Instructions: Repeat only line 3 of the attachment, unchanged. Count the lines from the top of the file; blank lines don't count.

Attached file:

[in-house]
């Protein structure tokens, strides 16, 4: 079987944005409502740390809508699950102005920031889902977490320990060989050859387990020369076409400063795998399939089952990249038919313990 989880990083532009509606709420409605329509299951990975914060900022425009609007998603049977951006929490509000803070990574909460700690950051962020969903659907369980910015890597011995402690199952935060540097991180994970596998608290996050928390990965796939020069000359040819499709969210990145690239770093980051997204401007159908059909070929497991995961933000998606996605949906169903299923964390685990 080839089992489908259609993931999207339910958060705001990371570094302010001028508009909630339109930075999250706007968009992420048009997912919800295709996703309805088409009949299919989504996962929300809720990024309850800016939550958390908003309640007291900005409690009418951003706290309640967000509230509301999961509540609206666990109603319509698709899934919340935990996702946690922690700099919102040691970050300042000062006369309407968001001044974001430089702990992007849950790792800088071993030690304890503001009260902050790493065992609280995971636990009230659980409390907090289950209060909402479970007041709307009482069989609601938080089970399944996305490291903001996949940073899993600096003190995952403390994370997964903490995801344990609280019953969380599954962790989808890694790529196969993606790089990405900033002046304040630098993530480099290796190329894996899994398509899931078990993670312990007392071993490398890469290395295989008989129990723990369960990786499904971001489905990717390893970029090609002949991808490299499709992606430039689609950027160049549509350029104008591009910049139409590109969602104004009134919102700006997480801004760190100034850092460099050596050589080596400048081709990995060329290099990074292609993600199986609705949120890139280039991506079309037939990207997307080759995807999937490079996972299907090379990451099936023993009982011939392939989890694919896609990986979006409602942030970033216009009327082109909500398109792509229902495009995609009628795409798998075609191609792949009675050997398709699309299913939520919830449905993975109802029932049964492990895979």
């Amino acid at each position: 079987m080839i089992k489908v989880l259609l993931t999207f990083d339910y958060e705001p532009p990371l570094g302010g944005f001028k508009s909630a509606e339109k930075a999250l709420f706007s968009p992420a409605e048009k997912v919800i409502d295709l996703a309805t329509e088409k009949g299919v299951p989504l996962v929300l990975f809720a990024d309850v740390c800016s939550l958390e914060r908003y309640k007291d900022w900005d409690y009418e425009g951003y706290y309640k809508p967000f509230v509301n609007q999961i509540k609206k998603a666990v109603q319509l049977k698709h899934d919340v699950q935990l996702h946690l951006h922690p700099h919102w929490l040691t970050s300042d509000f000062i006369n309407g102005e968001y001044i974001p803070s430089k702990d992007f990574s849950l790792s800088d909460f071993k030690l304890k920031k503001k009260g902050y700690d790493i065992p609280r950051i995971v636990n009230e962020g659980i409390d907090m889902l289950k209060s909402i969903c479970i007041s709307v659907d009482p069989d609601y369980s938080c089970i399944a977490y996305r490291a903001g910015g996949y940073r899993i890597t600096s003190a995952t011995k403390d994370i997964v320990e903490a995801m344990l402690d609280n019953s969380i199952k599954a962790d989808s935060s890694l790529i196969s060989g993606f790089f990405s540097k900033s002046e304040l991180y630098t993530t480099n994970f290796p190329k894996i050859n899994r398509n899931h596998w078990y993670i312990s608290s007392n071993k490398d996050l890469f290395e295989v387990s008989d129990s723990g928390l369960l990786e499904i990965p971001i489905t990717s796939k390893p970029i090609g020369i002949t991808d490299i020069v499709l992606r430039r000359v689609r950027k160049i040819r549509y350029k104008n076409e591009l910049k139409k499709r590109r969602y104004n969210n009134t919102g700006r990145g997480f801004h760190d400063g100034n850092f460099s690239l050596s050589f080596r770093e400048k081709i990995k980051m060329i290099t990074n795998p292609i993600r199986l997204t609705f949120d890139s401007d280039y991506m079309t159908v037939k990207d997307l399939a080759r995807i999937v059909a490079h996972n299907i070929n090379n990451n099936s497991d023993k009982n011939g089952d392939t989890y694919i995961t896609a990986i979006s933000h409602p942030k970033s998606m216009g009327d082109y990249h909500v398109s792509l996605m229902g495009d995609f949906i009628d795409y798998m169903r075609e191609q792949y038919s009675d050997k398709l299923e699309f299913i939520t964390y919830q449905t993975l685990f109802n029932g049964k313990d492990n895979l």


């Amino acid at each position: 079987m080839i089992k489908v989880l259609l993931t999207f990083d339910y958060e705001p532009p990371l570094g302010g944005f001028k508009s909630a509606e339109k930075a999250l709420f706007s968009p992420a409605e048009k997912v919800i409502d295709l996703a309805t329509e088409k009949g299919v299951p989504l996962v929300l990975f809720a990024d309850v740390c800016s939550l958390e914060r908003y309640k007291d900022w900005d409690y009418e425009g951003y706290y309640k809508p967000f509230v509301n609007q999961i509540k609206k998603a666990v109603q319509l049977k698709h899934d919340v699950q935990l996702h946690l951006h922690p700099h919102w929490l040691t970050s300042d509000f000062i006369n309407g102005e968001y001044i974001p803070s430089k702990d992007f990574s849950l790792s800088d909460f071993k030690l304890k920031k503001k009260g902050y700690d790493i065992p609280r950051i995971v636990n009230e962020g659980i409390d907090m889902l289950k209060s909402i969903c479970i007041s709307v659907d009482p069989d609601y369980s938080c089970i399944a977490y996305r490291a903001g910015g996949y940073r899993i890597t600096s003190a995952t011995k403390d994370i997964v320990e903490a995801m344990l402690d609280n019953s969380i199952k599954a962790d989808s935060s890694l790529i196969s060989g993606f790089f990405s540097k900033s002046e304040l991180y630098t993530t480099n994970f290796p190329k894996i050859n899994r398509n899931h596998w078990y993670i312990s608290s007392n071993k490398d996050l890469f290395e295989v387990s008989d129990s723990g928390l369960l990786e499904i990965p971001i489905t990717s796939k390893p970029i090609g020369i002949t991808d490299i020069v499709l992606r430039r000359v689609r950027k160049i040819r549509y350029k104008n076409e591009l910049k139409k499709r590109r969602y104004n969210n009134t919102g700006r990145g997480f801004h760190d400063g100034n850092f460099s690239l050596s050589f080596r770093e400048k081709i990995k980051m060329i290099t990074n795998p292609i993600r199986l997204t609705f949120d890139s401007d280039y991506m079309t159908v037939k990207d997307l399939a080759r995807i999937v059909a490079h996972n299907i070929n090379n990451n099936s497991d023993k009982n011939g089952d392939t989890y694919i995961t896609a990986i979006s933000h409602p942030k970033s998606m216009g009327d082109y990249h909500v398109s792509l996605m229902g495009d995609f949906i009628d795409y798998m169903r075609e191609q792949y038919s009675d050997k398709l299923e699309f299913i939520t964390y919830q449905t993975l685990f109802n029932g049964k313990d492990n895979l």